Advanced Handsets Need Advanced UIs
By Tom Hume, Fri Apr 01 08:45:00 GMT 2005

As mobile phones become more capable, people are using them to store an increasingly wider variety and greater quantity of data. This raises a new problem for designers of handset user interfaces: how do you let owners find what they're looking for in a coherent and friendly manner?


Historically, mobile phone interfaces have been menu- or icon-driven: users select from a number of choices displayed on-screen and repeat until they find what they're after. While the phone was primarily a device for person-to-person communication this worked well. An address book, message inbox and call log are clearly linked strongly to one another and happen to map to everyday, real-world artefacts.

But analogies with the real world start to break down when your handset starts storing your photos, video clips, media you've purchased, payment details, account history, WAP sites, books and notes. Some of this information is well-structured and understood (such as call histories), while it's very difficult to perceive structure within others -- for example, handsets can't currently tell you which of your contacts is pictured in any given photo. The situation will become even worse when handsets deliberately start blurring the distinction between data held locally and that accessed across the network. It'll be all too easy to confuse end-users.

One strategy for dealing with this problem is to bring search capabilities to handsets. Qix, from Zi Corporation, is an excellent example of such an approach: start typing on your handset and it immediately looks through all your data for matches with what you've entered. So, if you've started typing a name which is in your phone book, this name is displayed alongside the number you're tapping in. Links and media are similarly indexed, leading to a remarkably thought-free experience -- the phone seems to know what you're after and bring it to you. Users of QuickSilver on the Mac will be familiar with how liberating this sort of interface can be. The really neat thing about it is the way it doesn't require the user to structure their data in any predetermined way, but rather allows them to quickly see across any structure they happen to be using: so if you don't use surnames because your address book is full of friends and family, for instance, that's fine.

MotionBridge offers a similar product targeting operator portals, which fills out keyword choices for users based on portal content, past usage, and so on. It's a quick way of short-cutting menus, which are fairly unwieldy on a mobile phone. Instead of users having to read a list of options, choose one, click repeatedly to navigate a highlight down to it and click again to select, they just type in what they want. It's a similar principle to that of Qix, but applied online rather than on-phone. In both cases it's interesting to note that the primary method of navigation is entering text on the keypad; perhaps we've been trained sufficiently by text messaging for this to finally be viable.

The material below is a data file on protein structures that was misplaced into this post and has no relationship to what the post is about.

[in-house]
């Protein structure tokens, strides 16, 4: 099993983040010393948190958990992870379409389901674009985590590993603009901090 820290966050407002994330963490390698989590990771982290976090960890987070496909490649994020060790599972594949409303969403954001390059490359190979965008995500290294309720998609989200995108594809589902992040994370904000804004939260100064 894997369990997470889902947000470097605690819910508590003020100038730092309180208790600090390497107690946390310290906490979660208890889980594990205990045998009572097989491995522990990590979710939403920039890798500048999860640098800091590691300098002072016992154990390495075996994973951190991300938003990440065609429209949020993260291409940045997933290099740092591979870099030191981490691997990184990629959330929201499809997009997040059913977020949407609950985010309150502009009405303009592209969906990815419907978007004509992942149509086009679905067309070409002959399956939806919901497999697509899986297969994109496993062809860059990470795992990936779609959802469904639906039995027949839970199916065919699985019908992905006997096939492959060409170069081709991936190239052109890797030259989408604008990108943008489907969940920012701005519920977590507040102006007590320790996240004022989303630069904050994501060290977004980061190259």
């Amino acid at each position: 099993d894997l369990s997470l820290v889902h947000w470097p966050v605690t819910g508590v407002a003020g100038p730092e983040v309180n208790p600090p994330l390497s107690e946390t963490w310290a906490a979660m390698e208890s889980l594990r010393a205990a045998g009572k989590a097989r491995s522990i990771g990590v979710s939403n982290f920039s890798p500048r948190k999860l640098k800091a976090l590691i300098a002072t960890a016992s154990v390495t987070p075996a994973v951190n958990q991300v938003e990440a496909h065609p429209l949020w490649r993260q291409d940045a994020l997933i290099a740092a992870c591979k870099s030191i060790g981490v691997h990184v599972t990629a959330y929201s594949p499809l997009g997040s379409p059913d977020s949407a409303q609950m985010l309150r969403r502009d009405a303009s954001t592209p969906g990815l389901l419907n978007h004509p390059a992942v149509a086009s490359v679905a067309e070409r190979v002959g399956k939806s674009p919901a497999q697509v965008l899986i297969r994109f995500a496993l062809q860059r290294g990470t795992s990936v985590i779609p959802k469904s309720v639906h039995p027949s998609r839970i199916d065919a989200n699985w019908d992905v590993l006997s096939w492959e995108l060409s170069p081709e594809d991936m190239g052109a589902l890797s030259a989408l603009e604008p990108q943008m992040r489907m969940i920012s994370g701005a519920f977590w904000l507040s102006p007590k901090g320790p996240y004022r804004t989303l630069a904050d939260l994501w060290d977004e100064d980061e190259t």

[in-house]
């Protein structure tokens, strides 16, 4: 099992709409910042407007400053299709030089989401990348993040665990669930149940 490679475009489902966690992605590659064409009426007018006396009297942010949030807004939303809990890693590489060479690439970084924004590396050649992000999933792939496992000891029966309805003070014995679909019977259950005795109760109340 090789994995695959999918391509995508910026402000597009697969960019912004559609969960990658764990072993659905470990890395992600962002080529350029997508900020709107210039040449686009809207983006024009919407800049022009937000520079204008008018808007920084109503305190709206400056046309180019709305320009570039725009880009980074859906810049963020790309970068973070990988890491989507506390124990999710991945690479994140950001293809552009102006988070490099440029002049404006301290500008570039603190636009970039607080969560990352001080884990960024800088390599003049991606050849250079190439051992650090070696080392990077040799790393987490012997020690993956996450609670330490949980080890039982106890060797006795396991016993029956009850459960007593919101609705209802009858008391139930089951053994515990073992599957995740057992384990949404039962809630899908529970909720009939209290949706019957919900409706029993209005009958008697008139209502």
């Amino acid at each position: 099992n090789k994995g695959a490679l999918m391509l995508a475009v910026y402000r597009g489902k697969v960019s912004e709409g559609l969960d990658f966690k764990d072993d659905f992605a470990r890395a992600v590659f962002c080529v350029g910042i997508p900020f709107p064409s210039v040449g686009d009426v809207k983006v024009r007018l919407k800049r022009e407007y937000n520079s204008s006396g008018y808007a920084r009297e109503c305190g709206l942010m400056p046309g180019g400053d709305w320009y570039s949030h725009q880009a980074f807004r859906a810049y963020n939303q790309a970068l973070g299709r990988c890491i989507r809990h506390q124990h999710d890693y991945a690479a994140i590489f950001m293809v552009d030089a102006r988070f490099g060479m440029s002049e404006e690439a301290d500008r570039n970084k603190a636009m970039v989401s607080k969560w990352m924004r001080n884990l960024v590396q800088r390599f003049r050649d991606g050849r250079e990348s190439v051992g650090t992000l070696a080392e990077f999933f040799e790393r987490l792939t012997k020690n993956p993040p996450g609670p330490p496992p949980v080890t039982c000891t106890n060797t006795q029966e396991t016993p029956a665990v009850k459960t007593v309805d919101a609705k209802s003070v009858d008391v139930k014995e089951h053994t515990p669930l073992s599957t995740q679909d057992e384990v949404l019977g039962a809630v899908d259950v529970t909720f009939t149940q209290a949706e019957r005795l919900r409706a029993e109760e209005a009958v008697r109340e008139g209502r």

Another strategy is to make interactions with mobiles more expressive than current interfaces using keypads will allow. The most common way that this has been achieved to date is through the use of voice commands to trigger calls or other actions on the phone, but use of accelerometers and touch or tilt sensors will increase the range of ways in which phone owners can tell their handsets what they're after. Following the lead of the Sony EyeToy, even the camera embedded into most new mobiles can be considered an input device -- take a look at games like Moorhen X, which uses the camera in Series 60 handsets to let players pan around a large game world.

And there's an underlying trend expressed in these products: the user interface, once provided solely by the handset vendors themselves, is increasingly open to customisation and improvement by third parties, and this openness allows smaller design and technology shops to translate their innovative thinking into real products. As technology from companies like Savaje hits the market and allows operators, handset vendors and third parties to all customise or rework aspects of the handset user experience, we can expect to see this trend increase; and as the scale and nature of data that we access through our handsets grows, new ways of presenting this data will become vital.